After listening to community and labor activists decry ALEC’s negative impact on middle-class families, the massive crowd marched to the doorstep of the conference to ensure their message was heard.
July 23, 2015
If the Supreme Court makes a partisan ruling in Friedrichs v. California Teachers Association, undermining the ability of public sector workers to band together on the job, it would further manipulate the political system against working families, Harold Meyerson writes in his Washington Post column July 22.
In June, the Supreme Court decided to hear the Friedrichs case, which seeks to overturn a unanimous 1977 decision that strengthened the ability of nurses, librarians, corrections officers and other public service workers to have a say at work.
Meyerson, also the editor-at-large of The American Prospect, said a ruling to overturn the long standing precedent could “create a long-term advantage for their party over the Democrats. Such a ruling would be worse than the court’s decision in Bush v. Gore, which essentially decided only the one election, and “could decide elections for years to come.”
For public service workers though, the case is about much more than politics. “If my coworkers and I come together and have a collective voice on the job, we can advocate for better patient care, better training and equipment, and safe staffing levels,” said AFSCME member Kelly Druskis-Abreu, a mental health worker from Worcester, Massachusetts. “This is about all of us.”
by Michael Byrne | July 23, 2015
Jeb Bush says we need to work longer hours. Scott Walker says the minimum wage is “lame” and signed a budget that eliminates the weekend. Marco Rubio says we need to run the country according to what business says it needs. Donald Trump says … well, “you’re fired!”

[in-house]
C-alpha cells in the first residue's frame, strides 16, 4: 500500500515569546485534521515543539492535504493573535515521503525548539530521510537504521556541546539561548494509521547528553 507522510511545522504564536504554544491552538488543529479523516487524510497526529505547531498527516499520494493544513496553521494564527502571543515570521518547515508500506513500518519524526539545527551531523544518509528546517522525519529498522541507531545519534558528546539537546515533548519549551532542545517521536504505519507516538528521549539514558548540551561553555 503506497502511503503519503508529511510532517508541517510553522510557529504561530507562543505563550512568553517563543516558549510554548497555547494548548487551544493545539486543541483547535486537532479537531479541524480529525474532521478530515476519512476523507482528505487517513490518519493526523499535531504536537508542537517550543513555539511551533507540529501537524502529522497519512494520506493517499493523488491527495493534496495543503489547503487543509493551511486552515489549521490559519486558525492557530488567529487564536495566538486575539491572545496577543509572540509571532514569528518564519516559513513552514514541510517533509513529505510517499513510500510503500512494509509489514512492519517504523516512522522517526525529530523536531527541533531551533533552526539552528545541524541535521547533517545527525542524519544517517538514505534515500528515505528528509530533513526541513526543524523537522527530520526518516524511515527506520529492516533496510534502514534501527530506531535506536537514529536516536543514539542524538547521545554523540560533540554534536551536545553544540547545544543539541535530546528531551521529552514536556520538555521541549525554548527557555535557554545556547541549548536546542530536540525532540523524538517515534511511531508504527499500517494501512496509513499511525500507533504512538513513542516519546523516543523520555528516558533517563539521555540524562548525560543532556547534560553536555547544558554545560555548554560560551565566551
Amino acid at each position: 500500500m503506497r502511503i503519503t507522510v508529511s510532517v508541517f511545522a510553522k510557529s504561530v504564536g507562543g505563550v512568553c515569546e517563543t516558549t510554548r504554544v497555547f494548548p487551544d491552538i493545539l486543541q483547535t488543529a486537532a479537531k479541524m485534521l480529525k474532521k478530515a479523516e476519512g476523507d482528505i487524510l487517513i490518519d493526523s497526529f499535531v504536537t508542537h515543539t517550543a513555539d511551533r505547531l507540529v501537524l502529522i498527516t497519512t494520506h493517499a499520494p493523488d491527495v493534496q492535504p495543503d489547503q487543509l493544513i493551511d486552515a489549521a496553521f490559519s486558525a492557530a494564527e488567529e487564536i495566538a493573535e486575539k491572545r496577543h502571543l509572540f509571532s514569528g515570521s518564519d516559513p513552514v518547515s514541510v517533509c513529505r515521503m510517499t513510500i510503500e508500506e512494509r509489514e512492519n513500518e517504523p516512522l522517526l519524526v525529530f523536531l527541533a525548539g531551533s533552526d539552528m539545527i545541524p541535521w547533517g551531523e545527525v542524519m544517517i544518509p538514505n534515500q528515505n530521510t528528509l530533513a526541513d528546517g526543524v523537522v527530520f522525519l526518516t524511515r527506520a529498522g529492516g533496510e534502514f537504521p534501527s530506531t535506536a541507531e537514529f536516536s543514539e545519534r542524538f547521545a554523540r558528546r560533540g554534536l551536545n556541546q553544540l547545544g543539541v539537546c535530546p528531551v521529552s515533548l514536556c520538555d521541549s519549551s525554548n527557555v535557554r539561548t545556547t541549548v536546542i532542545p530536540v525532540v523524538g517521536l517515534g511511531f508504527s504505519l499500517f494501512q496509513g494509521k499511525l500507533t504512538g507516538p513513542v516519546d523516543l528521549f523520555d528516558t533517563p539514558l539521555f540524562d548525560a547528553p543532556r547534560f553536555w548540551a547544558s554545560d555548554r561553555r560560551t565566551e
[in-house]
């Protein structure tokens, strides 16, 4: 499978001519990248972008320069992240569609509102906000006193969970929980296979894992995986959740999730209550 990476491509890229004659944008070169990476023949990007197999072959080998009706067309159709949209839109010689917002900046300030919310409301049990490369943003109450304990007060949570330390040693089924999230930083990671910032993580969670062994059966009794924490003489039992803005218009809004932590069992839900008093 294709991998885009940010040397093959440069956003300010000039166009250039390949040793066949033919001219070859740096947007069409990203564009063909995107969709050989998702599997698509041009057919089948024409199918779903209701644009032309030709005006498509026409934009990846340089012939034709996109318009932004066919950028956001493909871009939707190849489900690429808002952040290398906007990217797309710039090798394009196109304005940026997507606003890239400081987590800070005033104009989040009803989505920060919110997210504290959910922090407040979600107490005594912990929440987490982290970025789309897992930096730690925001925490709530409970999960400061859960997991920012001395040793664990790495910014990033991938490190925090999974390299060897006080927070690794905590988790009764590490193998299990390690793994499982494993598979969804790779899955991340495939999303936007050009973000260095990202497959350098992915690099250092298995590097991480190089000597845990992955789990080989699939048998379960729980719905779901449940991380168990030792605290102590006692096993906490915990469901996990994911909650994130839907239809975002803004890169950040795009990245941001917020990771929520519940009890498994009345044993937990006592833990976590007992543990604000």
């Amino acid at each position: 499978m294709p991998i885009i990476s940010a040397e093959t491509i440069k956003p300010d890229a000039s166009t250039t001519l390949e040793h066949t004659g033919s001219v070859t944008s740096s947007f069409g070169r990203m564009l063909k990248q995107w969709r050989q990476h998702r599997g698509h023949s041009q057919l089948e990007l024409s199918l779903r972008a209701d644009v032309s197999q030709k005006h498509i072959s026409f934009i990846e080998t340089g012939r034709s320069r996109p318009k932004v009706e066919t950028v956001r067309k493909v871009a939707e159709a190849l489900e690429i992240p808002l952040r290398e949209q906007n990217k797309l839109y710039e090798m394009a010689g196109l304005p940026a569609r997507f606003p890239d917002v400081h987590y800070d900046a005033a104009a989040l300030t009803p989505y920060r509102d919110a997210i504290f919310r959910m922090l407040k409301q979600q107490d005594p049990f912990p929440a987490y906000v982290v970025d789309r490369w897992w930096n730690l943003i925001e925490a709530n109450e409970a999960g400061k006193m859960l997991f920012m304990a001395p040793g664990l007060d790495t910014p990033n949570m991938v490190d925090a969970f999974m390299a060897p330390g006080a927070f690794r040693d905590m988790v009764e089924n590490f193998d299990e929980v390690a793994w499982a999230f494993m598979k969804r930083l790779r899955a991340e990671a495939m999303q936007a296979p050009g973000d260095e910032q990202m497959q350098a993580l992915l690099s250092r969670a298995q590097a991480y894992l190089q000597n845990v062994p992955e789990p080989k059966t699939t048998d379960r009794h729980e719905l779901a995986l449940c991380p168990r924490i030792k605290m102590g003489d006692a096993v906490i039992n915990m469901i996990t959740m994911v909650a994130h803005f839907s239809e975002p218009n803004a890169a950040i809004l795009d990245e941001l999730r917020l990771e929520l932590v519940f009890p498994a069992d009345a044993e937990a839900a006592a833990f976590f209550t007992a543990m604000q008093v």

AFSCME’s new video puts these bad-boss ideas promoted by candidates for President into the context of bad bosses we know and hate in modern culture. Why are these rich politicians picking on American workers anyway?
The reality is that Americans work more hours than any other workers on earth. According to the International Labor Organization, Americans work 137 more hours per year than Japanese workers, 260 more hours per year than British workers, and 499 more hours per year than French workers.
In fact, the Gallop Poll last year found that the average workweek for salaried and wage-earners is now 47 hours, well beyond the 40-hour workweek proscribed in the Fair Labor Standards Act, which requires that employers pay overtime for work beyond 40 hours.
Employers have managed to get around the overtime provisions by paying set weekly salaries, instead of hourly wages, since only salaried workers earning less than $23,660 a year qualify for overtime under the current FLSA rule. That standard is so low that only 8 percent of salaried workers qualify for overtime, compared with 65 percent of salaried workers who qualified in 1975.
President Obama proposed a rule change that would raise the limit on overtime pay to $50,440, which would cover 11 million more salaried workers now being forced to work beyond 40 hours without overtime pay. It’s a long overdue change that will put more money into the hands of working families and, thus, improve the U.S. economy.
Naturally, we can expect a fight from all the bad bosses out there doubling as Presidential candidates. But you can weigh in on the side of workplace justice. Let the Department of Labor know that you support the rule change by clicking this link to send a message.
Send a message to the bad bosses: We work hard for the money. Pay up!
by Namita Waghray | July 21, 2015
PALESTINE, Texas - With two major legislative wins under its belt, AFSCME Texas Corrections Employees launched a full-scale organizing campaign across the state. Ten different locals are involved in the campaign, along with AFSCME International organizers.
Recently, corrections officers and employees received one of the largest pay increases in Texas Corrections history. This victory, combined with members’ ability to push back a payroll deductions bill during the legislative session, has many nonunion workers sitting up and taking notice. AFSCME’s Texas Corrections Employees gained more than 1,000 new dues-paying members between January and May of this year. The legislative session ended June 1.
The organizing blitz to build membership started on July 10 and will run through July 27. Targeted areas include Gatesville, Palestine, Angleton, Abilene and Lubbock. In just three days, activists have signed up nearly 50 new members and had more than 120 one-on-one conversations, identifying the concerns of corrections employees.
Corrections Officer Amimbda Ajayi joined the union and signed up as an AFSCME PEOPLE MVP because “the union is about people coming together,” she said. “It’s a group thing. We can do it together. Winning our raise was one thing we did together, but there is so much more we can accomplish!”